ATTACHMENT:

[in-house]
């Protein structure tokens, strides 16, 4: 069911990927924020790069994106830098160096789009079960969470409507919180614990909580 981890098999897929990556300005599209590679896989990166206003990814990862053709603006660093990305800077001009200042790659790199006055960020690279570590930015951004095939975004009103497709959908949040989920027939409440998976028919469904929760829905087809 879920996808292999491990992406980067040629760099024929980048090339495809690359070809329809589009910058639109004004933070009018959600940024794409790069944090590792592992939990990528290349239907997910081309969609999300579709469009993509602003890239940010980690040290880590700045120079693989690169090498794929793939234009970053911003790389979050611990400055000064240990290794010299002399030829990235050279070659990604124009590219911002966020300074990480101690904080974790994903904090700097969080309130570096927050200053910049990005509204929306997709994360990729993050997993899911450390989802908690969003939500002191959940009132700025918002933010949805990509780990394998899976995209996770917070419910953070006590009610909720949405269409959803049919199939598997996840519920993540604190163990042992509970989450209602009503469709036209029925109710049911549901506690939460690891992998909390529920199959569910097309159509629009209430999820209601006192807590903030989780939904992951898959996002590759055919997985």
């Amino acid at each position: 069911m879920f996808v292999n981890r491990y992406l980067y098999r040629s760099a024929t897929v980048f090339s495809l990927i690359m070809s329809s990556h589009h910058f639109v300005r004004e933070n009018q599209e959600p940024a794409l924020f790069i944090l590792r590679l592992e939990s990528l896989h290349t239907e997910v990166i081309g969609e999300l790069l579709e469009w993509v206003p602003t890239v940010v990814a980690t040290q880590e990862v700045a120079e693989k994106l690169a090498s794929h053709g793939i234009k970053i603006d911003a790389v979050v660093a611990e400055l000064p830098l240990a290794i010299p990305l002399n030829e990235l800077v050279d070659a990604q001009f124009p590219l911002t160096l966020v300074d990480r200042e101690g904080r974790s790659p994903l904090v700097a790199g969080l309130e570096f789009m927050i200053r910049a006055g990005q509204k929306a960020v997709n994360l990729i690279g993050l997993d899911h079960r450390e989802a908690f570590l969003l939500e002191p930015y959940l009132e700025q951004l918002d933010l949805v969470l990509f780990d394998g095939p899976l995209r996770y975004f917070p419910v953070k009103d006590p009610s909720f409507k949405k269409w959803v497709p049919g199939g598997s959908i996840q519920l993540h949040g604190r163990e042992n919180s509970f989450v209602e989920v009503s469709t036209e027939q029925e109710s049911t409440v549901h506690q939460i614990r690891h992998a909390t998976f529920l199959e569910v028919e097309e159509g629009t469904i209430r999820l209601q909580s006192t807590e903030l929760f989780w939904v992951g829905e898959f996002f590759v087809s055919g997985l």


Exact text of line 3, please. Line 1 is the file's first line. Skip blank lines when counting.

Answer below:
């Amino acid at each position: 069911m879920f996808v292999n981890r491990y992406l980067y098999r040629s760099a024929t897929v980048f090339s495809l990927i690359m070809s329809s990556h589009h910058f639109v300005r004004e933070n009018q599209e959600p940024a794409l924020f790069i944090l590792r590679l592992e939990s990528l896989h290349t239907e997910v990166i081309g969609e999300l790069l579709e469009w993509v206003p602003t890239v940010v990814a980690t040290q880590e990862v700045a120079e693989k994106l690169a090498s794929h053709g793939i234009k970053i603006d911003a790389v979050v660093a611990e400055l000064p830098l240990a290794i010299p990305l002399n030829e990235l800077v050279d070659a990604q001009f124009p590219l911002t160096l966020v300074d990480r200042e101690g904080r974790s790659p994903l904090v700097a790199g969080l309130e570096f789009m927050i200053r910049a006055g990005q509204k929306a960020v997709n994360l990729i690279g993050l997993d899911h079960r450390e989802a908690f570590l969003l939500e002191p930015y959940l009132e700025q951004l918002d933010l949805v969470l990509f780990d394998g095939p899976l995209r996770y975004f917070p419910v953070k009103d006590p009610s909720f409507k949405k269409w959803v497709p049919g199939g598997s959908i996840q519920l993540h949040g604190r163990e042992n919180s509970f989450v209602e989920v009503s469709t036209e027939q029925e109710s049911t409440v549901h506690q939460i614990r690891h992998a909390t998976f529920l199959e569910v028919e097309e159509g629009t469904i209430r999820l209601q909580s006192t807590e903030l929760f989780w939904v992951g829905e898959f996002f590759v087809s055919g997985l």